Trolling is by far the most popular way to catch mackerel, and with this method being so easy, it’s not hard to see why. Forever and a day the technique of trolling a garfish on ganghooks with a pink octopus lure has been used, and is still successful today. Professional mackerel fisherman have not changed their technique for years and will pull in one after the other with the same trolled garfish rig method as they did many years ago. Trust me, if there was an easier way the pro`s would be on to it. Sure they use handlines which shortens the fight, although the method is pretty much the same as most amateurs are using in their own trailer boats with a rod and reel. Most anglers today are opting to use deep diver (bibbed minnows) which may be more expensive, but avoid the hassle and smell of using bait. Rigging a garfish to swim straight at 5 knots is not as easy as you think. Even the mouths must be wired shut to do a proper job. Lures have made life easier, and most popular lures tend to be red heads, pilchard or golden coloured deep divers. Deep divers range from diving at 1 meter to 8 metres below the surface. Everyone has their favourite colours and brands and depths and personally I have had the most success with red heads in the 7 metre-plus range trolling very close to the boat. When you are trolling with two or three rods, try them all with different depths and colours and you will soon see which lures get the most action, and you will develop your own favourites. One thing for sure is you will need a lure with heavy duty treble hooks, and some cheaper lures may need the hooks to be upgraded. As for a trolling speed, I would recommend around 4-6 knots, however, if you are finding fish on your sounder and not getting strikes, speeding up to 8 knots can be very effective.
Floating baits are a great method that will catch many shy fish. Floating baits are a great way to tempt fish that will only take a more “natural” looking bait. The old paternoster rig with a heavy snapper sinker will not entice a strike as much as a bait slowly sinking which looks like it is not attached to a line. This technique can be deadly when used with berley, especially if the berley is the same as the bait used. To do this, use cubes of pilchards similar to the way that tuna are attracted, although instead of using a cube on a circle hook use a whole pilchard which can be cast in the berley cubes, and floated down through the trail. Many a Mackie have fallen victim to the method and if your bait manages to sink down enough, the by catch bottom species are endless. Spanish Mackerel are also a great eating fish and the large fillets are quick freezer filler. Some fussy seafood eaters are not fans of the flesh because of the oily taste, but to others it is a delicacy, and the oily flesh makes them the perfect fish to smoke or for Sashimi. I prefer to pan fry the fillets in a herb and crumb mix, and on occasions enjoy it so much that on the occasional camping trip with my brother, we have gone up to 3 or 4 days eating nothing but that. I also recommend that they be released. One or two of these fish are more than enough to eat. When releasing Spanish Mackerel it is best not to bring them aboard the boat for the fish’s safety, and your own.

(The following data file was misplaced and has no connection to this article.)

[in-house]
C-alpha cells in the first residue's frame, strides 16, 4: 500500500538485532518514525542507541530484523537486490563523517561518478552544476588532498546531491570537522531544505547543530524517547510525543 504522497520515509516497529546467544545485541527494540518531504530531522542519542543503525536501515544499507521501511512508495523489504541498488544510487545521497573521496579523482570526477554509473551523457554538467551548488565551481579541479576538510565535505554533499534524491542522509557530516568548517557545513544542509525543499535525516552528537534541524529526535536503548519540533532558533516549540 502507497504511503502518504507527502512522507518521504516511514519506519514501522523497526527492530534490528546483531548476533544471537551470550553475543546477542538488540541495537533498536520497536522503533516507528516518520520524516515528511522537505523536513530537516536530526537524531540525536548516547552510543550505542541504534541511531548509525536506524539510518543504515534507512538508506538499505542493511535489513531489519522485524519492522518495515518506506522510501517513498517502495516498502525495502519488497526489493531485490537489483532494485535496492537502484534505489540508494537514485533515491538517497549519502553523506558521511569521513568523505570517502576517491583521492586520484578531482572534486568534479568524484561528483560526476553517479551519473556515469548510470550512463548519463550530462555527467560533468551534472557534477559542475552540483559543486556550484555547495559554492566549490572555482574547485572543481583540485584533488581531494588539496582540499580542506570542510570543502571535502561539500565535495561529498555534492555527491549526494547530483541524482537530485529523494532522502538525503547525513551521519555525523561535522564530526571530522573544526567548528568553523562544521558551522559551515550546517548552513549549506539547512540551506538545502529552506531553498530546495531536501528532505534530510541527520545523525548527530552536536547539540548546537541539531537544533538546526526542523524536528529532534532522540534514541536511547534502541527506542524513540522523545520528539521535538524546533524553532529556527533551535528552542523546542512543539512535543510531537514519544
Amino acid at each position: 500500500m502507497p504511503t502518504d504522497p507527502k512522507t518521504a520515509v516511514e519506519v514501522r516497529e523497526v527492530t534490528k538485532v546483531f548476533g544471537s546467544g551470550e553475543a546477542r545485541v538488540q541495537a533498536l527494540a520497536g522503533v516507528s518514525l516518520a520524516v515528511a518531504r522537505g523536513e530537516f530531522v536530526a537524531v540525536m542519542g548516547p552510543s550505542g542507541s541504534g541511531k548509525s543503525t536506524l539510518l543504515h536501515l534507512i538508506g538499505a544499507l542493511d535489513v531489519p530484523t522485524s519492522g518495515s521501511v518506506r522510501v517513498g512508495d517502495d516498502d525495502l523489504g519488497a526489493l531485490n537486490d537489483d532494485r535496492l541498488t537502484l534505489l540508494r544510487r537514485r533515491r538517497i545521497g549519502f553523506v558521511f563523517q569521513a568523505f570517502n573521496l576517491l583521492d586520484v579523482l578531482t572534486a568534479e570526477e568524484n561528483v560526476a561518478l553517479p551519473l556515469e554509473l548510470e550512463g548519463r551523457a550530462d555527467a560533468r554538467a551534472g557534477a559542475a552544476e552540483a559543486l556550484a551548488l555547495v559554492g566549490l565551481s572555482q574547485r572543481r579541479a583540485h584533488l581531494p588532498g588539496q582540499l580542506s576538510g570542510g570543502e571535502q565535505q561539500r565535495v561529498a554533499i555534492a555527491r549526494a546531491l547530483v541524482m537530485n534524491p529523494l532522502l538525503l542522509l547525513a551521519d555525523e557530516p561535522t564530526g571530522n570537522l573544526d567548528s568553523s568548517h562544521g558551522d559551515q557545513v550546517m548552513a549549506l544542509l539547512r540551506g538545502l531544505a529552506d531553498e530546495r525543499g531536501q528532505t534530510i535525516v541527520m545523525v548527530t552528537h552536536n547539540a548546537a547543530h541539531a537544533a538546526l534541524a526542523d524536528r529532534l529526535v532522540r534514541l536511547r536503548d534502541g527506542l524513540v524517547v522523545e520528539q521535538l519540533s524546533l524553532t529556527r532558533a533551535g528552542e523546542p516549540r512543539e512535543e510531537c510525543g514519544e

Spanish Mackerel are an important part of sport fishing and it is hard to imagine the tropical waters without these pelagic speedsters. Before targeting Mackies, take note of size limits and bag limits of which rules apply in differing locations. It also pays to know the difference between the types of mackerel, as bag limits and size limits have varying requirements depending on the species. Let’s aim at preserving these great fish, because without Spanish mackerel, sport fishing just wouldn’t be the same.